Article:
[Coronavirus Advisory] COVID-19: A tale of two tests

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By Jennifer Rood, PhD | Professor and Associate Executive Director for Cores and Resources

With the COVID-19 pandemic, many people are calling for widespread testing. But testing of what and for what?

At first glance, it seems easy enough: Test everyone to see if they have a current infection or if they have been infected in the past and are immune to future infection. However, there are different types of tests, each with its own strengths and weaknesses.

To delve a little bit deeper, let’s break down the tests into two categories: viral (antigen) testing and antibody testing.

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COVID-19 is caused by SARS-CoV-2, which is an RNA virus. When someone has an active infection, an antigen test can measure the genetic material of the virus within his/her body. The virus is primarily found in a person’s airway, so a long swab is inserted into the nose to collect fluid and cells that may contain the viral particles.

Clinical laboratory scientists can extract the genetic material from the swab to look for the presence of the virus using a technique termed rt-PCR. If the sample is not collected properly or if the virus is not present in detectable quantities, then a false negative result can occur.

Inaccurate test results have serious implications for the public. In addition to the rt-PCR tests, newer tests that can be done at the bedside are being released on the market. These tests offer rapid results, but again, a word of caution: Not all of these tests have been reviewed and validated by the FDA, so there is concern about inaccurate results.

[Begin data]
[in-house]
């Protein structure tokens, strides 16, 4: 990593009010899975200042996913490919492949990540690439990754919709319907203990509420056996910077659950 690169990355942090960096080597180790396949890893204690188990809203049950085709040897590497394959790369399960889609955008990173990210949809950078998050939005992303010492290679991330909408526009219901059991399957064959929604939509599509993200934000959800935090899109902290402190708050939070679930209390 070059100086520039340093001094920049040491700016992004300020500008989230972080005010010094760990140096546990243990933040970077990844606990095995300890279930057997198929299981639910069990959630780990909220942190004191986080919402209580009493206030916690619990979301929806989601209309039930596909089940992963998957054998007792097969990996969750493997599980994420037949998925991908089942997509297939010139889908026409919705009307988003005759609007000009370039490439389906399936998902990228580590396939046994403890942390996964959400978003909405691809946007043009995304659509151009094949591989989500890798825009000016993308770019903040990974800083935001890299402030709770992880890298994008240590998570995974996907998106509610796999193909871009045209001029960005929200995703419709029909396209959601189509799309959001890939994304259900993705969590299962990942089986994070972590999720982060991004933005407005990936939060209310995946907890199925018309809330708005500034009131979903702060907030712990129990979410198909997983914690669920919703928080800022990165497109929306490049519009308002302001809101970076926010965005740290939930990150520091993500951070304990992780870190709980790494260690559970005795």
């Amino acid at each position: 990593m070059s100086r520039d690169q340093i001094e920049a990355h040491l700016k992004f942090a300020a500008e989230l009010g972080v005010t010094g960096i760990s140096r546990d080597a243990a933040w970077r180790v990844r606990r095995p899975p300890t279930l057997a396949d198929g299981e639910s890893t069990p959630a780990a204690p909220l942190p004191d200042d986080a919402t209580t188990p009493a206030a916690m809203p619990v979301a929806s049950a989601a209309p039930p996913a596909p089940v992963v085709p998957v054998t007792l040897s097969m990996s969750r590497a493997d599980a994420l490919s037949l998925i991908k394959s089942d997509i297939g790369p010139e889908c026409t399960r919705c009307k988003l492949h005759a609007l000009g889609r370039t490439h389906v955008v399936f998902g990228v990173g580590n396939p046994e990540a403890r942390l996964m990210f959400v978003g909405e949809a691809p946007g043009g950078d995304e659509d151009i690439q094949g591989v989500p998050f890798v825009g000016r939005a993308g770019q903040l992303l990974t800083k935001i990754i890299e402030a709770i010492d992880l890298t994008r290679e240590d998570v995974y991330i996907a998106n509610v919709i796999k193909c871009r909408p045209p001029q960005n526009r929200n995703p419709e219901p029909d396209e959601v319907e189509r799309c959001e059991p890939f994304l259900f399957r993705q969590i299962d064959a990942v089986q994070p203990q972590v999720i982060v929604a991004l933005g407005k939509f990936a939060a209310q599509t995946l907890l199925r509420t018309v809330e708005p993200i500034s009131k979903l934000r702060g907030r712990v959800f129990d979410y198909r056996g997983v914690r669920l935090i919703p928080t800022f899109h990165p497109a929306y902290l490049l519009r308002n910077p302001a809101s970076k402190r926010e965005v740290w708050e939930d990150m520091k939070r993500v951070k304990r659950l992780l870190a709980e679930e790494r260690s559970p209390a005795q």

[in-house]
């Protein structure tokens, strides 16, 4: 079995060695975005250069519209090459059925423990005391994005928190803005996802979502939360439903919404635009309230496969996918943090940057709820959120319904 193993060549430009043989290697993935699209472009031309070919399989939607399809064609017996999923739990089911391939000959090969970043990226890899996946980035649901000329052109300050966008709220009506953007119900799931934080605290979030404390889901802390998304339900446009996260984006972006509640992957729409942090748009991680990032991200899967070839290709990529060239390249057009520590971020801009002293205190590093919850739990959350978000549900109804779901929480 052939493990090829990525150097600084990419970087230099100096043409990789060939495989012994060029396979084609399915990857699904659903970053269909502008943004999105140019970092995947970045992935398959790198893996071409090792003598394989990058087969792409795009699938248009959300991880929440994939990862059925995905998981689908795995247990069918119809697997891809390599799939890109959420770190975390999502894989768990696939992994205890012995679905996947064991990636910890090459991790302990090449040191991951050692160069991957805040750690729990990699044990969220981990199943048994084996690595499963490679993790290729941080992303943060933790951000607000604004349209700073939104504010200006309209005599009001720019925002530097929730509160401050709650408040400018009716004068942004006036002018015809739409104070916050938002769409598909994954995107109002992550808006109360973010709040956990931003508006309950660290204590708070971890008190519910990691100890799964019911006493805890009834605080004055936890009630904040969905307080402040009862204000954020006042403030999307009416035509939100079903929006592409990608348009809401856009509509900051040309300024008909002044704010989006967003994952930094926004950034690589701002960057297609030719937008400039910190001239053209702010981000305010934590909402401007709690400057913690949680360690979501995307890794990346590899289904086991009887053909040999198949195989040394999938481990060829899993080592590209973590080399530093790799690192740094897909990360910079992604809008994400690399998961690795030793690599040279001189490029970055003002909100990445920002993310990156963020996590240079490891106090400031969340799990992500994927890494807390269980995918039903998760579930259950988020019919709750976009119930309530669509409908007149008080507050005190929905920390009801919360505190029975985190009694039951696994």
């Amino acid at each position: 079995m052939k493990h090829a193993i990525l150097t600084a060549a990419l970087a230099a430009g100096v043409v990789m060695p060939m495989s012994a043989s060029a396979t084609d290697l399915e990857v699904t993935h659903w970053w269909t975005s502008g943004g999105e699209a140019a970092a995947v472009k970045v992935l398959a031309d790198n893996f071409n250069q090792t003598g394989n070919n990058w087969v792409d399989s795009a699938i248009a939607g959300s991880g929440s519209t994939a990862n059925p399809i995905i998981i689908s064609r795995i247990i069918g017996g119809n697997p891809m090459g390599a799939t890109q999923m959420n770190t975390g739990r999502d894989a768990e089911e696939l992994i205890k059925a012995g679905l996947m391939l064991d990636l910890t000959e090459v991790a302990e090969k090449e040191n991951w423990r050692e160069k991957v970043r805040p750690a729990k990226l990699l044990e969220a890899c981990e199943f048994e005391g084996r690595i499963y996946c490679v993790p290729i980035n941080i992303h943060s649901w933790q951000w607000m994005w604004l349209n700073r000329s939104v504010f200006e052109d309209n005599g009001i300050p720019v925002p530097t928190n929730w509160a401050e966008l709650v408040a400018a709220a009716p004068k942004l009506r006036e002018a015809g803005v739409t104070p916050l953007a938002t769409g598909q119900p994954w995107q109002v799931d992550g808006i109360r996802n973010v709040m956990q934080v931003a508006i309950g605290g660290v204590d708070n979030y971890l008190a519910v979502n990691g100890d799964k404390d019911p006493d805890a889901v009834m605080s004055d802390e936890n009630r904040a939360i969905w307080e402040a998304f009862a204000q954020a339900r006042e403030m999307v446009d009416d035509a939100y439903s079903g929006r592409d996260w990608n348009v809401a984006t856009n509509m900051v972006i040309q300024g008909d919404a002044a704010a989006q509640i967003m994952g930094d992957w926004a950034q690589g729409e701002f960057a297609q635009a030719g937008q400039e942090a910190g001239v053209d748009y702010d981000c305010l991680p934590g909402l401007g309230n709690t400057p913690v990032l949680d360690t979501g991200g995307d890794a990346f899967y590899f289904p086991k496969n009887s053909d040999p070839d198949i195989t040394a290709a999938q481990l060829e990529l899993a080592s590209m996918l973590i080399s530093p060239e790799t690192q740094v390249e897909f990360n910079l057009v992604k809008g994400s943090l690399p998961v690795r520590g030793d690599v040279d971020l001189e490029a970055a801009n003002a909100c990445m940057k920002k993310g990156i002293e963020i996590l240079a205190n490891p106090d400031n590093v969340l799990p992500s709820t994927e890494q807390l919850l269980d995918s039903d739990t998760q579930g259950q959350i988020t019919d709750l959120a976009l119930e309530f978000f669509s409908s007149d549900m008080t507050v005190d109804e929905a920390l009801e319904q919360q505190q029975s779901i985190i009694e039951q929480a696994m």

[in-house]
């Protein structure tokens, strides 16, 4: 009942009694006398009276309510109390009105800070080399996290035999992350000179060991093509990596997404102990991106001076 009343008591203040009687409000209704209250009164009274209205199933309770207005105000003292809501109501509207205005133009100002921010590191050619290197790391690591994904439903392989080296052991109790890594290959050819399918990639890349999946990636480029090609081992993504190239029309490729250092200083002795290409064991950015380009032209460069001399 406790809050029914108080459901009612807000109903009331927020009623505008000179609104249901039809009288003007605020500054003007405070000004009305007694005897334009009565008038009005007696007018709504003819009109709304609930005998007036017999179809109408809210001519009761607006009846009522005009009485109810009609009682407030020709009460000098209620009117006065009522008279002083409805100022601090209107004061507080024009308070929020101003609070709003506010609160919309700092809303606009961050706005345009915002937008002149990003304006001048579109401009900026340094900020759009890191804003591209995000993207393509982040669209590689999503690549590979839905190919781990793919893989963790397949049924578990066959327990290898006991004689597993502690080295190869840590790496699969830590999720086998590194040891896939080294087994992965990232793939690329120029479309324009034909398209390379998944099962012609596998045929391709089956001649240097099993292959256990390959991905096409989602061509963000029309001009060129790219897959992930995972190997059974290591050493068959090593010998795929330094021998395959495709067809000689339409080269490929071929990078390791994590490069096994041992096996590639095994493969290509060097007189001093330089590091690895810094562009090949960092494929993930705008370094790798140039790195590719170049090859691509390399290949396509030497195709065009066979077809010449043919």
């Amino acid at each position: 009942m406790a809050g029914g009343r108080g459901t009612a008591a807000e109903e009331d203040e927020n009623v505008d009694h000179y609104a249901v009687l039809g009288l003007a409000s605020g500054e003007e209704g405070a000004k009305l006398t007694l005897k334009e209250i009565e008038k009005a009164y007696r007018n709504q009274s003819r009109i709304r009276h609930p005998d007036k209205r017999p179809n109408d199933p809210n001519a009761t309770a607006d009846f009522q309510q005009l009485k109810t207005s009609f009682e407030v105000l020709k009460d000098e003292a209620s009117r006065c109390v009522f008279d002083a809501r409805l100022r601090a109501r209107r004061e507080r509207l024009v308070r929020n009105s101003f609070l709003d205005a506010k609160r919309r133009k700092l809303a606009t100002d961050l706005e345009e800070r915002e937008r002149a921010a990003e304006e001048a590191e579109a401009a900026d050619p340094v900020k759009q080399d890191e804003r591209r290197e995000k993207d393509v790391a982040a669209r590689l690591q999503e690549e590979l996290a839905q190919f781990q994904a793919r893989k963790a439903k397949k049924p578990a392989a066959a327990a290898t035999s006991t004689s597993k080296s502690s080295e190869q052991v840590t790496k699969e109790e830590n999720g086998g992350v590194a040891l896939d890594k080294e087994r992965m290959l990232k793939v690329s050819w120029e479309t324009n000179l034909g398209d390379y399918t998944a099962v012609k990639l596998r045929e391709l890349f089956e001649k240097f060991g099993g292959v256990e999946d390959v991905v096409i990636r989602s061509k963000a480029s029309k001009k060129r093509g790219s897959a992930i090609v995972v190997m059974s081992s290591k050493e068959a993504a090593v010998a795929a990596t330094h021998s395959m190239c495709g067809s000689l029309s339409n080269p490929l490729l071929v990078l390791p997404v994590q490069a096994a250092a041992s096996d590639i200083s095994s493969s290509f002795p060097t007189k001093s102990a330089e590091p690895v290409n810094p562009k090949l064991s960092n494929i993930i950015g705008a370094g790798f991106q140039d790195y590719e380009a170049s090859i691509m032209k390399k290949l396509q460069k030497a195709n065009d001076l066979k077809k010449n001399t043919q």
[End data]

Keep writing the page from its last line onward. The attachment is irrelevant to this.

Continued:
A second type of test is called an antibody test. This test is used to determine if the virus has been present in the past. Antibodies are immune cells that are produced in the body after it detects a specific pathogen; in this case, SARS-CoV-2.

Unlike the antigen test, the antibody test generally uses blood samples. It takes several days for antibodies to appear in large enough numbers for measurement. To further complicate the testing paradigm, there are two types of antibodies that can be measured: IgM and IgG. IgM molecules are the initial type of immune cell produced when the body becomes infected. On average, these antibodies are present for five to seven days.

The next immune cells to be produced are IgG antibodies, which can last for months or longer. There are antibody tests that can detect IgG and IgM so one can determine if the infection was recent or further in the past. Again, many of the tests that are being used have not been cleared by the FDA.

Early data show that people who have recovered from COVID-19 and have antibodies are likely to be protected against future infection, but it’s unclear if everyone who has recovered will have immunity or how long that immunity will last.

With each passing day, new antigen and antibody tests are being released, but the demand still far outweighs the supply. In an ideal scenario, the two types of tests—antigen and antibody—should be used to complement one another to check for current and past infection. As more is learned about the virus, the tests will become more reliable and can be used to track and contain the spread of the disease.

Links for more information

Testing for COVID-19
Centers for Disease Control & Prevention

FAQs on Diagnostic Testing for SARS-CoV-2
U.S. Food & Drug Administration

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